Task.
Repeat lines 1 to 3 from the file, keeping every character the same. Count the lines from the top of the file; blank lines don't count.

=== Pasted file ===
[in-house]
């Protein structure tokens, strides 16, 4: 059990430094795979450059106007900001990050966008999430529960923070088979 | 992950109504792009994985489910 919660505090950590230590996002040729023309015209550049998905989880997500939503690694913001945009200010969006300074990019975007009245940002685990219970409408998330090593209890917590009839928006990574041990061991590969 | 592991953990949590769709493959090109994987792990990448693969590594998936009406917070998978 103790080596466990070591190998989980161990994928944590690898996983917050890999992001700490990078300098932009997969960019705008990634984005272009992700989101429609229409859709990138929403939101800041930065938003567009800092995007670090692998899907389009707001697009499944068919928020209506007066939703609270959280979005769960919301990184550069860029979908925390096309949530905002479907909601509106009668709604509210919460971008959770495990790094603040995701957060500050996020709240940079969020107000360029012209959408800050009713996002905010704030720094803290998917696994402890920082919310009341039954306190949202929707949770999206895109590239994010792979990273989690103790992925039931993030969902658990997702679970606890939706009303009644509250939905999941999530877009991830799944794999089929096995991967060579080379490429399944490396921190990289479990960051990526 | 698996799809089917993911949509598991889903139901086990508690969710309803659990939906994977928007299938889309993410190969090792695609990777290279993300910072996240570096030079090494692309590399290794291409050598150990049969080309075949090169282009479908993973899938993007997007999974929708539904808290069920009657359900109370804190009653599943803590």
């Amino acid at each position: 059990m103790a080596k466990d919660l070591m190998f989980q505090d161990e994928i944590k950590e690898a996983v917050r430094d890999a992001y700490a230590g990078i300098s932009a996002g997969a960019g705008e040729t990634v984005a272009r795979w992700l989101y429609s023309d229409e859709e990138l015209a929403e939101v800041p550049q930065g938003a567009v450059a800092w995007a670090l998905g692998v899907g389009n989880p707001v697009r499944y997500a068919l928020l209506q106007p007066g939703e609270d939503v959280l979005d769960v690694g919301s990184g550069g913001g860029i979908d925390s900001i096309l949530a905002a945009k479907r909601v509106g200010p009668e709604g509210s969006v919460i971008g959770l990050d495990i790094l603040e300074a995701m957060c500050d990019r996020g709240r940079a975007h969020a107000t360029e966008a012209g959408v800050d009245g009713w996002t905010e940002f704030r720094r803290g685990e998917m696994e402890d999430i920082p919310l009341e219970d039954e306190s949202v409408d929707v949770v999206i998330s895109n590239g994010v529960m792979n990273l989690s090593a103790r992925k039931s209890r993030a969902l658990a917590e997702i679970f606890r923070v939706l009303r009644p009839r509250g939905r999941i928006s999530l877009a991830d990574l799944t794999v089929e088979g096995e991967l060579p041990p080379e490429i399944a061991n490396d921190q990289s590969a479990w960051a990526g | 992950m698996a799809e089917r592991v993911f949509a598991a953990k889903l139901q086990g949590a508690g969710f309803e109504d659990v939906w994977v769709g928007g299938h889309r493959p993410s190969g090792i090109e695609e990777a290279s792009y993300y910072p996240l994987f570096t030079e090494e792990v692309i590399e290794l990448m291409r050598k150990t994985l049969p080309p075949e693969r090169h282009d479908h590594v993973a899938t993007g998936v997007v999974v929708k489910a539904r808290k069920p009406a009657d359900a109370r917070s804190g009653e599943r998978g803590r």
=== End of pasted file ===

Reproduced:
[in-house]
């Protein structure tokens, strides 16, 4: 059990430094795979450059106007900001990050966008999430529960923070088979 | 992950109504792009994985489910 919660505090950590230590996002040729023309015209550049998905989880997500939503690694913001945009200010969006300074990019975007009245940002685990219970409408998330090593209890917590009839928006990574041990061991590969 | 592991953990949590769709493959090109994987792990990448693969590594998936009406917070998978 103790080596466990070591190998989980161990994928944590690898996983917050890999992001700490990078300098932009997969960019705008990634984005272009992700989101429609229409859709990138929403939101800041930065938003567009800092995007670090692998899907389009707001697009499944068919928020209506007066939703609270959280979005769960919301990184550069860029979908925390096309949530905002479907909601509106009668709604509210919460971008959770495990790094603040995701957060500050996020709240940079969020107000360029012209959408800050009713996002905010704030720094803290998917696994402890920082919310009341039954306190949202929707949770999206895109590239994010792979990273989690103790992925039931993030969902658990997702679970606890939706009303009644509250939905999941999530877009991830799944794999089929096995991967060579080379490429399944490396921190990289479990960051990526 | 698996799809089917993911949509598991889903139901086990508690969710309803659990939906994977928007299938889309993410190969090792695609990777290279993300910072996240570096030079090494692309590399290794291409050598150990049969080309075949090169282009479908993973899938993007997007999974929708539904808290069920009657359900109370804190009653599943803590």
């Amino acid at each position: 059990m103790a080596k466990d919660l070591m190998f989980q505090d161990e994928i944590k950590e690898a996983v917050r430094d890999a992001y700490a230590g990078i300098s932009a996002g997969a960019g705008e040729t990634v984005a272009r795979w992700l989101y429609s023309d229409e859709e990138l015209a929403e939101v800041p550049q930065g938003a567009v450059a800092w995007a670090l998905g692998v899907g389009n989880p707001v697009r499944y997500a068919l928020l209506q106007p007066g939703e609270d939503v959280l979005d769960v690694g919301s990184g550069g913001g860029i979908d925390s900001i096309l949530a905002a945009k479907r909601v509106g200010p009668e709604g509210s969006v919460i971008g959770l990050d495990i790094l603040e300074a995701m957060c500050d990019r996020g709240r940079a975007h969020a107000t360029e966008a012209g959408v800050d009245g009713w996002t905010e940002f704030r720094r803290g685990e998917m696994e402890d999430i920082p919310l009341e219970d039954e306190s949202v409408d929707v949770v999206i998330s895109n590239g994010v529960m792979n990273l989690s090593a103790r992925k039931s209890r993030a969902l658990a917590e997702i679970f606890r923070v939706l009303r009644p009839r509250g939905r999941i928006s999530l877009a991830d990574l799944t794999v089929e088979g096995e991967l060579p041990p080379e490429i399944a061991n490396d921190q990289s590969a479990w960051a990526g | 992950m698996a799809e089917r592991v993911f949509a598991a953990k889903l139901q086990g949590a508690g969710f309803e109504d659990v939906w994977v769709g928007g299938h889309r493959p993410s190969g090792i090109e695609e990777a290279s792009y993300y910072p996240l994987f570096t030079e090494e792990v692309i590399e290794l990448m291409r050598k150990t994985l049969p080309p075949e693969r090169h282009d479908h590594v993973a899938t993007g998936v997007v999974v929708k489910a539904r808290k069920p009406a009657d359900a109370r917070s804190g009653e599943r998978g803590r």